Does Time Machine backup system files, kernel files and other OS-related files?

I have corrupted system drivers and files and I want to do a fresh install of OS X but I also want to back up my applications, files and folders.

I wonder if I should go with Time Machine or manually backing up each file.


3 Answers 3


I think I can comfort you with the following statement on the website of Apple (Update: The information cited here has been removed, but you can still find it in this archived version)

Time Machine automatically backs up your entire Mac, including system files, applications, accounts, preferences, email messages, music, photos, movies, and documents. But what makes Time Machine different from other backup applications is that it not only keeps a spare copy of every file, it remembers how your system looked on any given day—so you can revisit your Mac as it appeared in the past.

On the given page, there are even tutorials on how to restore your Mac from a Time Machine copy.

Please be aware those backups are not bootable. So you still have to manually install a fresh OS (from USB, DVD or other...)

  • 6
    It is true that the Time Machine backups are not bootable, but there is no need to restore the OS first. From the page that you linked: "With your backup drive connected, start up your Mac from the Recovery system (Command-R at startup) or Mac OS X v10.6 installation disc. Then use the "Restore From Time Machine Backup" utility."
    – lupincho
    Commented Feb 21, 2013 at 19:06
  • In my case, I accidentally removed my recovery partition and wanted it back. I could have booted into internet recovery and restored my OS with Time Machine, but to recreate the recovery partition and restore everything, I first reinstalled macOS and then restored everything with Time Machine. Commented Mar 13, 2017 at 20:03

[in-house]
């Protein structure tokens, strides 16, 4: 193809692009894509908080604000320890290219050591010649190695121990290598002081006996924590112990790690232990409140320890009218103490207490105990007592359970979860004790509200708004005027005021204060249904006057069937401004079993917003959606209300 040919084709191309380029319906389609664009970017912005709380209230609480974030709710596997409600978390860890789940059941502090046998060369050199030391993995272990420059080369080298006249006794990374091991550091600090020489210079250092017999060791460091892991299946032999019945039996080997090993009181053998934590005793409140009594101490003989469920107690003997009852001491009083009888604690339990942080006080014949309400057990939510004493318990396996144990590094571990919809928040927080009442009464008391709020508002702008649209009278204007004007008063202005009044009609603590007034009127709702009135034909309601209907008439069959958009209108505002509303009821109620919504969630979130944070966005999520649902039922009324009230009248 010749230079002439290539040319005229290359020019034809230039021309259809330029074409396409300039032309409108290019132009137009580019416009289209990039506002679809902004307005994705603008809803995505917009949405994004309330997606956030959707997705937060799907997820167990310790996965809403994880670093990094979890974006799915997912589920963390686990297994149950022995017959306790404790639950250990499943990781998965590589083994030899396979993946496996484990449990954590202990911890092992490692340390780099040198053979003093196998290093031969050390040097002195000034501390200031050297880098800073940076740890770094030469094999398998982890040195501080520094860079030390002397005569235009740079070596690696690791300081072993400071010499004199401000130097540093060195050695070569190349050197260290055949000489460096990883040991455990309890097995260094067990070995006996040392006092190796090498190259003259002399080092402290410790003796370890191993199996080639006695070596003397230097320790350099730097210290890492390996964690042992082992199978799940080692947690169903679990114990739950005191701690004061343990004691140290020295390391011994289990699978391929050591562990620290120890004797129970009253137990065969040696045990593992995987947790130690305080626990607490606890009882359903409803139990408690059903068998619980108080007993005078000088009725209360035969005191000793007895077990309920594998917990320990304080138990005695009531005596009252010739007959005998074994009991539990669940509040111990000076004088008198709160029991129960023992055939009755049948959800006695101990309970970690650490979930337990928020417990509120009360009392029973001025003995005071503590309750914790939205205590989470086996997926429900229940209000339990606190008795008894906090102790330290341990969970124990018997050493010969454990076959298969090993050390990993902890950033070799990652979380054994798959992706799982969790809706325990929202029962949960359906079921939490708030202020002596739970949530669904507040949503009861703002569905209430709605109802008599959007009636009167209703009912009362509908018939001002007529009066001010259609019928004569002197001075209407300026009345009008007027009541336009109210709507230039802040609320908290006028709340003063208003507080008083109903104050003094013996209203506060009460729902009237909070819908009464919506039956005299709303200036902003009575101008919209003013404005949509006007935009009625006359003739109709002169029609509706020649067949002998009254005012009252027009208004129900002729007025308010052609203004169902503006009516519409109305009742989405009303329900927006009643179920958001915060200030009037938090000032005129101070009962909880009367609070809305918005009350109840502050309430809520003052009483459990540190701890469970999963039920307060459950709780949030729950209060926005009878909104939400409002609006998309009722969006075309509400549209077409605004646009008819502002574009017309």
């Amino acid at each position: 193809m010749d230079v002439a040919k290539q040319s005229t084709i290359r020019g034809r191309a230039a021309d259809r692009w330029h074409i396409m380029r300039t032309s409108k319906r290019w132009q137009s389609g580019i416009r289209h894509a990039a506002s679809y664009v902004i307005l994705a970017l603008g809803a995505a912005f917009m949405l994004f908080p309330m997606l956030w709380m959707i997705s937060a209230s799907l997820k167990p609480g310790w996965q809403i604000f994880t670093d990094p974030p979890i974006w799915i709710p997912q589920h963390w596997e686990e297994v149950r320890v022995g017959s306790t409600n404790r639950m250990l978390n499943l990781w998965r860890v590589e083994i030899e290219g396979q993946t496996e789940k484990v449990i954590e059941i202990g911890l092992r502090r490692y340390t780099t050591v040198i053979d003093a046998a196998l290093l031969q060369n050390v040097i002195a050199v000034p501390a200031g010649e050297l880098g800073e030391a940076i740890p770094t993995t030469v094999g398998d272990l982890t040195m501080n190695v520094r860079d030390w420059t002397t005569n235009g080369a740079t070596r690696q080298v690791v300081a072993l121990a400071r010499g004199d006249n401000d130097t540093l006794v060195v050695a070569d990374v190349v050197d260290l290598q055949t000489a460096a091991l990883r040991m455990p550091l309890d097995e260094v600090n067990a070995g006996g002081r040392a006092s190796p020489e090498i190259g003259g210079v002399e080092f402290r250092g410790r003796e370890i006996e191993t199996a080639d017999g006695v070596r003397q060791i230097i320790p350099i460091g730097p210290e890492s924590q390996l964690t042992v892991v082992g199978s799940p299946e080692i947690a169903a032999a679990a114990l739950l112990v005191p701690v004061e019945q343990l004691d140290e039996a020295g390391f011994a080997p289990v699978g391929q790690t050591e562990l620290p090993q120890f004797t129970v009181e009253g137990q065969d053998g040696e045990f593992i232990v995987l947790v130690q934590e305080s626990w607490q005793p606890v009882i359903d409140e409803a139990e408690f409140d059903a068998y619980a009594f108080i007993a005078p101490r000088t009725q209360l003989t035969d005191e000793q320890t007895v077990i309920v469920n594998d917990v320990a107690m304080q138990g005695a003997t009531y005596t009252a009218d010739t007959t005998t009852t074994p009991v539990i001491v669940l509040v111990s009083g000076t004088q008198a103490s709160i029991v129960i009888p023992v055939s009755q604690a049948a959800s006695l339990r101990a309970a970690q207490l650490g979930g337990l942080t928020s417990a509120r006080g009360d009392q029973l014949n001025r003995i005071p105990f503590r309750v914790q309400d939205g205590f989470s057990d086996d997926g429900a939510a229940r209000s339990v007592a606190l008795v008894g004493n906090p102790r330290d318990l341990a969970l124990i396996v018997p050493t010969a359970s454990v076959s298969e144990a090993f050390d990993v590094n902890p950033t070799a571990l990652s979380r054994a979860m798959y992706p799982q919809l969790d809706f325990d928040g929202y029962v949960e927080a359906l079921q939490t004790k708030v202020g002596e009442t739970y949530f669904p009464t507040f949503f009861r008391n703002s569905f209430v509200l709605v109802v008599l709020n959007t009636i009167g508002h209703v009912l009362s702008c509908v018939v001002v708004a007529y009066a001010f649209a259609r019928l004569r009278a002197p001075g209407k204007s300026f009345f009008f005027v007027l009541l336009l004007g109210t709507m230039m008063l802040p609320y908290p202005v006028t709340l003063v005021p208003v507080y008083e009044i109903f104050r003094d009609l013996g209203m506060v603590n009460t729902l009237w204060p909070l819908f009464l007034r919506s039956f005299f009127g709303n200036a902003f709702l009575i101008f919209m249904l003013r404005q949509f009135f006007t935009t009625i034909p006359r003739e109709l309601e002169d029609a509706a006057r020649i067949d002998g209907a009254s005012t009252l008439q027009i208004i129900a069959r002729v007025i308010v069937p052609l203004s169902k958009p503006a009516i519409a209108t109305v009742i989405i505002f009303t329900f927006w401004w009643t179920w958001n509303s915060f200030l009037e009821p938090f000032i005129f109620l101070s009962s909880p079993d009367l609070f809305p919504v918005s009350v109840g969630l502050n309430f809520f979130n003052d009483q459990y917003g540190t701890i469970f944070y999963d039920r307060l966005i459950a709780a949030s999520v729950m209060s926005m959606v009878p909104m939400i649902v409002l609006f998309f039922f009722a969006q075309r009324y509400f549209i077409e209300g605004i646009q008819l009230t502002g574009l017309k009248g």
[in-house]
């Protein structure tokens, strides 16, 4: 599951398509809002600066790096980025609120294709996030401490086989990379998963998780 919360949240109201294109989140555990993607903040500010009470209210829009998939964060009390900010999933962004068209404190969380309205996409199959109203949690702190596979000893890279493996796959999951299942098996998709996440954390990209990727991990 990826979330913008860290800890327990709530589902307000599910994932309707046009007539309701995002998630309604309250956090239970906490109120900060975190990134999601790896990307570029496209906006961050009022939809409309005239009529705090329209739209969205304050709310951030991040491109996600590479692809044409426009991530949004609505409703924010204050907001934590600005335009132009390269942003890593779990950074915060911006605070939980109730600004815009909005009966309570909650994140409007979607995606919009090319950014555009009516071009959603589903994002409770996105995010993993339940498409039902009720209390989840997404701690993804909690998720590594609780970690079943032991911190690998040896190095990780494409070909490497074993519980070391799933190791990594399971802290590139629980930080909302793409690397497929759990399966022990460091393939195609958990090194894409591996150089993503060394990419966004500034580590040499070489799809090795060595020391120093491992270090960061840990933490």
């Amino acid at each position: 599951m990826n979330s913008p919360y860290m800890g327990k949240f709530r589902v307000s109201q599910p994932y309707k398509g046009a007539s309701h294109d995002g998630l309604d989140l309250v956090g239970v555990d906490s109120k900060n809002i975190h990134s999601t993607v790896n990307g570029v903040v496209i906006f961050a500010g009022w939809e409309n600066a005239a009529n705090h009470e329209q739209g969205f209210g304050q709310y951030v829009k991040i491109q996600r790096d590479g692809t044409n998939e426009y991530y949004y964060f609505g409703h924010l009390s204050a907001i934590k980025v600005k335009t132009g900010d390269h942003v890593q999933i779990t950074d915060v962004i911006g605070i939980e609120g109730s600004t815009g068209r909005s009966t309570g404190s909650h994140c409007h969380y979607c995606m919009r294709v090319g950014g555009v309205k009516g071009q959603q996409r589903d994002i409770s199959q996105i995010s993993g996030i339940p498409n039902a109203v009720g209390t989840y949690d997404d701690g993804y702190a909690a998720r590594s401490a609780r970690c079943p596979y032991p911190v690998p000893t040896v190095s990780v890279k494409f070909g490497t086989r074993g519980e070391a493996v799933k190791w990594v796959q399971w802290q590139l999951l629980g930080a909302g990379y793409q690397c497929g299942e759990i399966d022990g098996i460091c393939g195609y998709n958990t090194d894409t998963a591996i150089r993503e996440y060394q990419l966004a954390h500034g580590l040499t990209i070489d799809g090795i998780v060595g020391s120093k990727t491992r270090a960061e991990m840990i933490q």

Time Machine backs up EVERYTHING! That is why I recommend to use Time Machine to back up your system. If you decide to do a fresh install and only want to restore specific files or folders (like some apps, the documents folder, some music, but not the downloads folder...) you can do this via Time Machine too. You are not limited to take it all or nothing! You can pick what you like to restore, assuming you know where it is on your HDD.

  • 7
    This is incorrect. Time Machine excludes many files by rule, pattern and exclusion. These rules are designed to not back up cache files, log files, things in the trash - so in the vast majority of time, no one cares about the exclusions, but Time Machine explicitly does not back up everything as opposed to duplication based solutions like CCC or SuperDuper!
    – bmike
    Commented Feb 20, 2013 at 13:59
  • 2
    SuperDuper also excludes some files by default, e.g. in "Backup -- all files" it says "all files on <source> will be copied to <target> except the temporary and system-specific files that Apple recommends excluding"
    – lupincho
    Commented Feb 21, 2013 at 19:10

From my experience, two of the things that it doesn't back up are: 1) My iCloud login; 2) My Dropbox settings.

When I do a full restore, I have to re-login to iCloud, Dropbox settings are set back to default and Dropbox does a full scan of my folder to confirm that it matches the cloud.

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